Keep your e-mails pouring in, it's good to know that there are lots of you out there with views and opinions.
To help you work out what is what, are now little icons to help you see biscuit related themes. And now you can see at a glance which are the most contested subjects via this graph (requires Flash 6.0 plugin).
Please keep your mails coming in to email@example.com
If you like, you can use this search thingy to find stuff that matches with any of the icons you pick, or use the fantastic free text search, Yay!
Tunnocks Wafer Review
I love Tunnocks wafers but never seem to buy them. I also know of no-one who buys them. If 4 million are sold every week then who the hell is buying them? Maybe manufacturers of budget washing powders are buying them in bulk and adding them to their powder in order to give poor kids the smell we all know and hate.....just a thought.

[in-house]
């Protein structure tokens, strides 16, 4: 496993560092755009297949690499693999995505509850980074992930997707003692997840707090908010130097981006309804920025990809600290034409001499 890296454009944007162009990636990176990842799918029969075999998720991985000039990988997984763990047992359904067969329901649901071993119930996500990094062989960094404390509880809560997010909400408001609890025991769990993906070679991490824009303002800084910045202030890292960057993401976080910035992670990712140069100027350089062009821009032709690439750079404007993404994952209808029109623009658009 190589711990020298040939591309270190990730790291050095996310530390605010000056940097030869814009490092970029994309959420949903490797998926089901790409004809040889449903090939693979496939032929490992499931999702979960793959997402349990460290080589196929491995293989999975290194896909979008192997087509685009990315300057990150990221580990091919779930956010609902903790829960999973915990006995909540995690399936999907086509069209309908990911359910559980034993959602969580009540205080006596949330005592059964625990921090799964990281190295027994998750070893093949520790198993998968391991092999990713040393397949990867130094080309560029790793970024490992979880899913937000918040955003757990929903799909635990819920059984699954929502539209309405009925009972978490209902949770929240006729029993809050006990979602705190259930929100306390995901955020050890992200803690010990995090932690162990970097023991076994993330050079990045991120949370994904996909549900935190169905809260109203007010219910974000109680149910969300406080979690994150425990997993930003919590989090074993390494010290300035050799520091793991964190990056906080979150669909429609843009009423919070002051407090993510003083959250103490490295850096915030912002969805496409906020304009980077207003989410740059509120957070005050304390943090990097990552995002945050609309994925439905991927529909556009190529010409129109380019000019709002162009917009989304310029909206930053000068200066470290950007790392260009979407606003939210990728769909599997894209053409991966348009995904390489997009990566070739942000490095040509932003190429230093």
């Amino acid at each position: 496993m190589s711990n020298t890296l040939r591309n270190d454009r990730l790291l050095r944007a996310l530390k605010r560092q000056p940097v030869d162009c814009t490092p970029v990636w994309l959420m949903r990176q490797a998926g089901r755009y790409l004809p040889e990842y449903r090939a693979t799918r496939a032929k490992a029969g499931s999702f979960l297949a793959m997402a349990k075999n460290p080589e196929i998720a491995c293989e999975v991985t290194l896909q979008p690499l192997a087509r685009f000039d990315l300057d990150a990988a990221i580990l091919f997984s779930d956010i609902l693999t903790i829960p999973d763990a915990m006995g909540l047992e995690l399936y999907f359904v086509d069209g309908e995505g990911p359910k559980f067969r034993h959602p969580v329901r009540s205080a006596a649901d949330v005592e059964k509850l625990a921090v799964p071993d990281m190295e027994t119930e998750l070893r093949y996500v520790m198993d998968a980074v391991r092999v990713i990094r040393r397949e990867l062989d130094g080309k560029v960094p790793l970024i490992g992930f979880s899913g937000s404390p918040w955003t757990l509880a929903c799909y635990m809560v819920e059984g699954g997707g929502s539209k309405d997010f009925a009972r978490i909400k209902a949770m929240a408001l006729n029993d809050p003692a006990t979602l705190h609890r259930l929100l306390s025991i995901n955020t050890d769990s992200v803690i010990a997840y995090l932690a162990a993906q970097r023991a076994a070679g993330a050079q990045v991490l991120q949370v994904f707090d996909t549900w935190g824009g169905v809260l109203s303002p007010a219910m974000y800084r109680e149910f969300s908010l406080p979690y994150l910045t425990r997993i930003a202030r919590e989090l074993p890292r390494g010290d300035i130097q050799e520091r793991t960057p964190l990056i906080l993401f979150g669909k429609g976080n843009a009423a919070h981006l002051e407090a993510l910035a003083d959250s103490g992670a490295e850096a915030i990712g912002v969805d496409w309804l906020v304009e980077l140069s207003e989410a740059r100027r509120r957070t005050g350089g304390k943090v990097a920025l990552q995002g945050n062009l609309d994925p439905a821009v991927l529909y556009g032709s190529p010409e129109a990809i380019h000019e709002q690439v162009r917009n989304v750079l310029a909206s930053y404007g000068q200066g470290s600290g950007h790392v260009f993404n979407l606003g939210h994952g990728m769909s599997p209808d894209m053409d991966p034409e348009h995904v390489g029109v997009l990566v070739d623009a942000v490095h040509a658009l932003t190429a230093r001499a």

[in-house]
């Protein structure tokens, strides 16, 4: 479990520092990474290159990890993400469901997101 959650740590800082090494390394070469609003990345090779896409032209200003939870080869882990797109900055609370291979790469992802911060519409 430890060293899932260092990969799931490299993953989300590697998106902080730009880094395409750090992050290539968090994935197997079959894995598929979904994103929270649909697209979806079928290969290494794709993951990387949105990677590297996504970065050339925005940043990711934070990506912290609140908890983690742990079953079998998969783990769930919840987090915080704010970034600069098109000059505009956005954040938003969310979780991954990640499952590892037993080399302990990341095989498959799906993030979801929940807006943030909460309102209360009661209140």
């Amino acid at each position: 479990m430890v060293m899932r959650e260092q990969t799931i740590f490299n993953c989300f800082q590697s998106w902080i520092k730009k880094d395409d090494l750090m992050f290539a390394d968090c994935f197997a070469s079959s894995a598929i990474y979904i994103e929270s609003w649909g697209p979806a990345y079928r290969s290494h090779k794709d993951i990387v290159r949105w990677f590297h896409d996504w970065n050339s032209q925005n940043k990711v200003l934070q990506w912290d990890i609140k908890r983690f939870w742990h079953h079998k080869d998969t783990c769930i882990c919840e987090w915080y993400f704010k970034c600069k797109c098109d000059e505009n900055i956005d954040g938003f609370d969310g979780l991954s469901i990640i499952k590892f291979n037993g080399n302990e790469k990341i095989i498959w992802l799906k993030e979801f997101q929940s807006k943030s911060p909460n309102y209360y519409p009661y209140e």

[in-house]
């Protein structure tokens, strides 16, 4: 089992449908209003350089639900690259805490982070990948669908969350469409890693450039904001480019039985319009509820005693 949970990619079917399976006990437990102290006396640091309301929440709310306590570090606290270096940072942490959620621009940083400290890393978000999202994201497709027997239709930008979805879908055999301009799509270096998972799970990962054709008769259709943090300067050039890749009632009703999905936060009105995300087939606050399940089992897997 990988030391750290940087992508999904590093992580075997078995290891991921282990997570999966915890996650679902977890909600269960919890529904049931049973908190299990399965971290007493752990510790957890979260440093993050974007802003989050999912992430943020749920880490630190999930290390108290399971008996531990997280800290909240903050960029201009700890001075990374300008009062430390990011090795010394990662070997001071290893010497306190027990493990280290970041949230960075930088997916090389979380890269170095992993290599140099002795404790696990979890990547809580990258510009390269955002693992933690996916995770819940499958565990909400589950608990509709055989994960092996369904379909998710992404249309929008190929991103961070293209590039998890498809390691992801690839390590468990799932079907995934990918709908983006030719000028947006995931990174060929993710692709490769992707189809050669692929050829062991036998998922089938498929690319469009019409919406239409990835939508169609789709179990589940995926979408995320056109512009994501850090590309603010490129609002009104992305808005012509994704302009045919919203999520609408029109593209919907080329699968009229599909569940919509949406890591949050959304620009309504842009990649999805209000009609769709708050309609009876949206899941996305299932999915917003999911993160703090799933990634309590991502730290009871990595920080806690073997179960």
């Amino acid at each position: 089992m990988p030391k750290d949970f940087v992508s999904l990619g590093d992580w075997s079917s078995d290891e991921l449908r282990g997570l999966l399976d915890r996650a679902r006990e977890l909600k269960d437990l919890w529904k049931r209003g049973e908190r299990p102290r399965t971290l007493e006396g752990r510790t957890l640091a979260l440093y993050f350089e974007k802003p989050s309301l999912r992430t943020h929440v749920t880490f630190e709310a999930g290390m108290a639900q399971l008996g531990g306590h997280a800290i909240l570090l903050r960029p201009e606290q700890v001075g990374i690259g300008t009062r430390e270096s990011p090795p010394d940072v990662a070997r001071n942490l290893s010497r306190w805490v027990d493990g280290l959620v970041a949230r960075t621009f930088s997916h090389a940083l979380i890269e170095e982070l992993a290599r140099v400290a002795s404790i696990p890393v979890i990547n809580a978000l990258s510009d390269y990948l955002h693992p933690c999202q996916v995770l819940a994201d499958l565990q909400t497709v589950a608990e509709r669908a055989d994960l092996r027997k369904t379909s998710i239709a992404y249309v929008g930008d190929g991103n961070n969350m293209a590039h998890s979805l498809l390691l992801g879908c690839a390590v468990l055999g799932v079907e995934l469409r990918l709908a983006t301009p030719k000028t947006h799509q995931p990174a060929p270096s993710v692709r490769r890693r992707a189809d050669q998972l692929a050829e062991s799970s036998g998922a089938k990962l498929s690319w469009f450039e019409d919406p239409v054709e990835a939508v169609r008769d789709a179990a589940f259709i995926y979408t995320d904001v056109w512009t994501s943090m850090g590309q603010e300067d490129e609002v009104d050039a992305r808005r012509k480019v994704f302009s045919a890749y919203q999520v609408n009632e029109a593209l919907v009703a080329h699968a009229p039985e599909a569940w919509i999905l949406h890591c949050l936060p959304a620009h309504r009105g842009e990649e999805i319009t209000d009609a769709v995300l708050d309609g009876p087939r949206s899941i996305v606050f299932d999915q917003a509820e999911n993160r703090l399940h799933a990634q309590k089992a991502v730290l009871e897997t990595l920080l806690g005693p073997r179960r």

|Nicey replies: Well spotted Jim. We wondered about this very paradox previously, and assumed that it was the Scottish themselves, of which there are over 5,000,000. So they would be able to take of them all if they only ate one each a week.
Maybe somebody Scottish could provide estimates of how many Tunnocks wafers and by what proportion of the population are eaten. We could the do the sums and estimate how much of their weekly production they send down south.
It has also been pointed out that the Scottish apparently enjoy a higher standard of health care, maybe this helps certain individuals cope with massive intakes of Tunnocks wafers, who may responsible for mopping up hundreds of thousands of them. We don't know this is pure speculation.
|Alan (Fred) Pipes
Glad you enjoyed your Welsh mini-break -- did you get to sample any laver
bread? Talking of which, I must throw my hat into the ring vis-a-vis Soreen
Malt Loaf -- there is only one 'tea bread' -- don't accept a substitute.
Despite abandoning their waxed paper wrapper yonks ago, Soreen is still the best! And even better toasted with a knob of butter (none of this
new-fangled Benecol rubbish)!!!
All this talk of antiques led me to delve into several of my semi-active tea
caddies and re-examine my tea spoons, two of which I have photographed for your edification.
|Nicey replies: (Fred),
Thanks for that fantastic picture of tea caddy spoons.